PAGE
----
Using the R package MASS, I transformed a variable, let's call it $V$, into another variable called $X$ with $\lambda = 1.25$.

Now, the BoxCox transformation has the following shape:

$X = (V^\lambda - 1) / \lambda$

So the reverse transformation is:

$V = (\lambda X + 1)^{1/\lambda}$

With $\lambda = 1.25$, $V < 1$ implies that $X < 0$. However, the reverse transformation only works for positive values with $\lambda = 1.25$. I therefore want to add a constant to $X$ before doing the reverse transformation. Let's call it $Z$ such that :

$Z = \begin{cases}1 - \mbox{min(X)} , & \mbox{if min(X) < 0}\\ 0 , & \mbox{otherwise}\end{cases}$

Then the reverse transformation becomes:

$V + E = (\lambda X + \lambda Z + 1)^{1/\lambda}$

Question: What transformation do I apply to $V + E$ in order to get back the true value $V$ only ?


The Box-Cox family (I like the name a lot, but am not related to Sir David Cox) has the form it has so that powers and the logarithm belong neatly together and have similar behaviour around the origin.

But while that is satisfying in principle, it need not govern what you do in practice. For example, if square roots ($\lambda = 0.5$ or $V^{0.5} = \root \of V$) are a good idea, I know of no reason whatsoever why $(\root \of V - 1) / 0.5$ is a better idea; indeed it's just an unnecessary linear re-expression of square roots and has the same statistical consequences.

Similarly, if analysis points to $1.25$ as a power, I might use $V^{1.25}$ defined for positive and negative values alike as $\text{sign}(V) |V|^{1.25}$. Actually, I would need a strong reason not to use a variable as it comes for a power so close to $1$.

  • $\begingroup$ Please, consider that this is part of a bigger project and people, other than myself decided to go for $\lambda$ ranging from -2 to +2 with steps of 0.25. I also need to apply the Box-Cox transformation as it has been implemented in R which corresponds to the above formula I gave. $\endgroup$ – Yohan Obadia Sep 6 '16 at 12:11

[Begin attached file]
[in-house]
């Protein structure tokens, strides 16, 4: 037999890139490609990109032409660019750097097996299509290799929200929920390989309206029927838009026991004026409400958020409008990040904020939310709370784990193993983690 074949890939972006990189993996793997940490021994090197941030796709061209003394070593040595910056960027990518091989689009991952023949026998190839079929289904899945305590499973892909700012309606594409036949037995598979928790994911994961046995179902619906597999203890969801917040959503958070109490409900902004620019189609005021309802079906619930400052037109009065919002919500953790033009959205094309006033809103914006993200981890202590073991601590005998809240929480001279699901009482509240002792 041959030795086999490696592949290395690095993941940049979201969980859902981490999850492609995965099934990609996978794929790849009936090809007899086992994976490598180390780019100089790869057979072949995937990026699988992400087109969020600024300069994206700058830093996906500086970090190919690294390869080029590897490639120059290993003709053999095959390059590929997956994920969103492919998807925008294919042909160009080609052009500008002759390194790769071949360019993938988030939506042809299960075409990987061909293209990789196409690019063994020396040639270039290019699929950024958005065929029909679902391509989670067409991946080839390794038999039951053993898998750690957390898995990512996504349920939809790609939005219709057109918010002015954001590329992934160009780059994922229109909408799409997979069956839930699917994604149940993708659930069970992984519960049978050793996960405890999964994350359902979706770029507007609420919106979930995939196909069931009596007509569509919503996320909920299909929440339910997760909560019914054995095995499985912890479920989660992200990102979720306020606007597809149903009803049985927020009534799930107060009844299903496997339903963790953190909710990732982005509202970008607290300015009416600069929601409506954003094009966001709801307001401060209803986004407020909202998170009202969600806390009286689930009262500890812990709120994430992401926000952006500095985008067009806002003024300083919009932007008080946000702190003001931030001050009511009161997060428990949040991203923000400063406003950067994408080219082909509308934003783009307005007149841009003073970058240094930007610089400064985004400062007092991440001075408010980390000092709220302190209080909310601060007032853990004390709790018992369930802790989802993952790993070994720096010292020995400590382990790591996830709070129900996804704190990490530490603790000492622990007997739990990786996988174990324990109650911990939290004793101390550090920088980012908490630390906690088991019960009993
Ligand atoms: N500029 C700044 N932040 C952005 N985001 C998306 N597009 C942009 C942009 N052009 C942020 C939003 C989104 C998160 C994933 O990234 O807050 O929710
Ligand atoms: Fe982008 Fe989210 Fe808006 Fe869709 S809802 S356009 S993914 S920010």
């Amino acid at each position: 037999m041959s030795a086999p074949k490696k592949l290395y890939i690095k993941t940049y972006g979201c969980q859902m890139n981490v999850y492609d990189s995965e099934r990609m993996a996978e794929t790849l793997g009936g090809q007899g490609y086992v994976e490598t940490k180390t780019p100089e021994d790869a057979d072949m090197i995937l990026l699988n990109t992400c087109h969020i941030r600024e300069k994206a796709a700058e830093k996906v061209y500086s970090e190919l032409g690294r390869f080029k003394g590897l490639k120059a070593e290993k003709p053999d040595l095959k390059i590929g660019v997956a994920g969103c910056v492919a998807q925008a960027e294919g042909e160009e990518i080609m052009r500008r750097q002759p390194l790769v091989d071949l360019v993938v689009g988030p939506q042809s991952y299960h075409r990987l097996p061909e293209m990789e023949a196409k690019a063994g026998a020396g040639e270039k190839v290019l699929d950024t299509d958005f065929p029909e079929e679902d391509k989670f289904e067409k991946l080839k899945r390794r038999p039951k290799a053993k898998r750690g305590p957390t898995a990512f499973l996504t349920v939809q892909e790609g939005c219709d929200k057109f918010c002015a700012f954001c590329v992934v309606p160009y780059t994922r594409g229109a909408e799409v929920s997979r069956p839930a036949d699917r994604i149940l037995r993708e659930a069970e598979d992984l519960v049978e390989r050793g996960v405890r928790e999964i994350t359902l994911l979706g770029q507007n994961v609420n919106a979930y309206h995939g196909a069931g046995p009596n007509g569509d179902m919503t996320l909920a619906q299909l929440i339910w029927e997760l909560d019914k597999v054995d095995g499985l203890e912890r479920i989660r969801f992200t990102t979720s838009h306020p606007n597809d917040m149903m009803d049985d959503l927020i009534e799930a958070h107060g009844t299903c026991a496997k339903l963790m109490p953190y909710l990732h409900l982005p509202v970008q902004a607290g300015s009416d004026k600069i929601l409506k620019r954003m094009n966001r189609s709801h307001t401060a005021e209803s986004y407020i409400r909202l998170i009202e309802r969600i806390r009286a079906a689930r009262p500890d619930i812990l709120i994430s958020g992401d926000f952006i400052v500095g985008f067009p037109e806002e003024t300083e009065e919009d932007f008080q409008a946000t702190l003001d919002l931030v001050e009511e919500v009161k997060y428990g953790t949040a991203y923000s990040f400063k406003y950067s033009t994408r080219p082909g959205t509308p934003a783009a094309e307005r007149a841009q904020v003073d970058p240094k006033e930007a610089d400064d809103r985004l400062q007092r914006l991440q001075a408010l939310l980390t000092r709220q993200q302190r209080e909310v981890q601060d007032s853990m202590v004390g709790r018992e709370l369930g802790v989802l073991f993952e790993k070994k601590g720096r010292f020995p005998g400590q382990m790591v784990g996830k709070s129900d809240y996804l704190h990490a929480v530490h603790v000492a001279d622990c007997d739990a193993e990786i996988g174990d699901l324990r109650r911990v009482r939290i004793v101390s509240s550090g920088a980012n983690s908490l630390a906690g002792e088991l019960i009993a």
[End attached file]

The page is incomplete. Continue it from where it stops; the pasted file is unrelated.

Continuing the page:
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    $\begingroup$ That sounds like a very strange strategy to me. It's just numerology to suppose that transformations in the sequence $-2(0.25)2$ are somehow privileged over others. You will make the decisions here, but in terms of general advice I maintain that Box-Cox like anything else is servant, not master. In their own paper they apply logarithms and reciprocals directly to their practical examples. In other words, the Box-Cox analysis points to transformations, but you are not obliged to use that unifying formula for what you do. $\endgroup$ – Nick Cox Sep 6 '16 at 12:20
  • $\begingroup$ I understand and will refer it to the higher ups to revise our strategy. However, do you have any idea as to how to make the transformation I need, at least for learning purpose and also to provide an implementation alternative ? $\endgroup$ – Yohan Obadia Sep 6 '16 at 12:27
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    $\begingroup$ Sorry, but no; I won't recommend exactly how you do something that seems at least unnecessarily complicated, if not misguided. $\endgroup$ – Nick Cox Sep 6 '16 at 12:29
  • $\begingroup$ You understand that for now I can't accept your answer. I will tink about it some more however and get back to you asap. Thank you again for your help. $\endgroup$ – Yohan Obadia Sep 6 '16 at 12:55

There are two versions of the Box-Cox transformation: the one-parameter version (as above), and the two-parameter version, which is applied if some values of V are observed to be negative, or could be negative, in which case you transform V' using Box-Cox, where V'=V+ß. In most practical applications, it's usually OK to set ß=-MIN(V), but if you have some prior knowledge about the possible range of values of V, then it's even better.


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